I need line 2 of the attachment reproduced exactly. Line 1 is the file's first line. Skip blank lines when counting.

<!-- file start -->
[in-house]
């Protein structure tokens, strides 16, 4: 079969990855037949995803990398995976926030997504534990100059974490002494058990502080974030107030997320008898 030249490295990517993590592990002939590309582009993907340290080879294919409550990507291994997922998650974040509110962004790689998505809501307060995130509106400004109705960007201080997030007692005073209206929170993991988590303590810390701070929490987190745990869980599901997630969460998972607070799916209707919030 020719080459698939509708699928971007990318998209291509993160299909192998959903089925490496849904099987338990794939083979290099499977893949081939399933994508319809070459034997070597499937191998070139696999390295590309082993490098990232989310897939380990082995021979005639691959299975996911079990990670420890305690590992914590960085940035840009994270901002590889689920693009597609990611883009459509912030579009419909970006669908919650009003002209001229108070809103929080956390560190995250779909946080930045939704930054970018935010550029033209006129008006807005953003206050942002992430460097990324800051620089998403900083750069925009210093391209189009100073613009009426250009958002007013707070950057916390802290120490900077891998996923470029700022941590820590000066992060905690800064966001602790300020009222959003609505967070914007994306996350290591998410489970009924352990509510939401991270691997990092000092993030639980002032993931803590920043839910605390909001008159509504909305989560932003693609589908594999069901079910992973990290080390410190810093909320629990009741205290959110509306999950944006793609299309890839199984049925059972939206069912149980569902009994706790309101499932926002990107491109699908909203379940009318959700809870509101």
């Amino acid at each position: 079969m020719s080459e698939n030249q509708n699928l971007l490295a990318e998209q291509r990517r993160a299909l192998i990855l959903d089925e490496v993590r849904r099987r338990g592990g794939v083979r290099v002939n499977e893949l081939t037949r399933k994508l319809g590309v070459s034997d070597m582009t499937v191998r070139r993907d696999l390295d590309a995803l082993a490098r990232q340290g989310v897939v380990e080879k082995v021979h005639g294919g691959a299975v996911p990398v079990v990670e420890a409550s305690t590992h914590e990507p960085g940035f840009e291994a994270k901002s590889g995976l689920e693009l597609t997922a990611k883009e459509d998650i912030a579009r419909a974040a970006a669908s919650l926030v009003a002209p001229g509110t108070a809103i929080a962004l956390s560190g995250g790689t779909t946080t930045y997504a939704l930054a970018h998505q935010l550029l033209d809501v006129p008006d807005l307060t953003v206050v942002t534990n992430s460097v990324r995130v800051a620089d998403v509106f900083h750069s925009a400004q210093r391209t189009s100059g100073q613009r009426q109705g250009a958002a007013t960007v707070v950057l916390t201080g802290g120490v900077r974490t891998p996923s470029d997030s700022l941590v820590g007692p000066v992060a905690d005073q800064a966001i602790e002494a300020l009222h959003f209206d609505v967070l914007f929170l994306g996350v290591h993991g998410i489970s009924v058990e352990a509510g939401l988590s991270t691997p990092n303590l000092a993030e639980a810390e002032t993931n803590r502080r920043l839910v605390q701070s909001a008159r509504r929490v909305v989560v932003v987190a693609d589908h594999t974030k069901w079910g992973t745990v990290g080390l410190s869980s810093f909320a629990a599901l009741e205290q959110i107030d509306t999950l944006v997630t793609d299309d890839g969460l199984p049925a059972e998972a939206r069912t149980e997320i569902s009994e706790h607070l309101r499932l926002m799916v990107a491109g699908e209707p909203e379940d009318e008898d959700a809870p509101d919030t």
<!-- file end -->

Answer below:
């Protein structure tokens, strides 16, 4: 079969990855037949995803990398995976926030997504534990100059974490002494058990502080974030107030997320008898 030249490295990517993590592990002939590309582009993907340290080879294919409550990507291994997922998650974040509110962004790689998505809501307060995130509106400004109705960007201080997030007692005073209206929170993991988590303590810390701070929490987190745990869980599901997630969460998972607070799916209707919030 020719080459698939509708699928971007990318998209291509993160299909192998959903089925490496849904099987338990794939083979290099499977893949081939399933994508319809070459034997070597499937191998070139696999390295590309082993490098990232989310897939380990082995021979005639691959299975996911079990990670420890305690590992914590960085940035840009994270901002590889689920693009597609990611883009459509912030579009419909970006669908919650009003002209001229108070809103929080956390560190995250779909946080930045939704930054970018935010550029033209006129008006807005953003206050942002992430460097990324800051620089998403900083750069925009210093391209189009100073613009009426250009958002007013707070950057916390802290120490900077891998996923470029700022941590820590000066992060905690800064966001602790300020009222959003609505967070914007994306996350290591998410489970009924352990509510939401991270691997990092000092993030639980002032993931803590920043839910605390909001008159509504909305989560932003693609589908594999069901079910992973990290080390410190810093909320629990009741205290959110509306999950944006793609299309890839199984049925059972939206069912149980569902009994706790309101499932926002990107491109699908909203379940009318959700809870509101």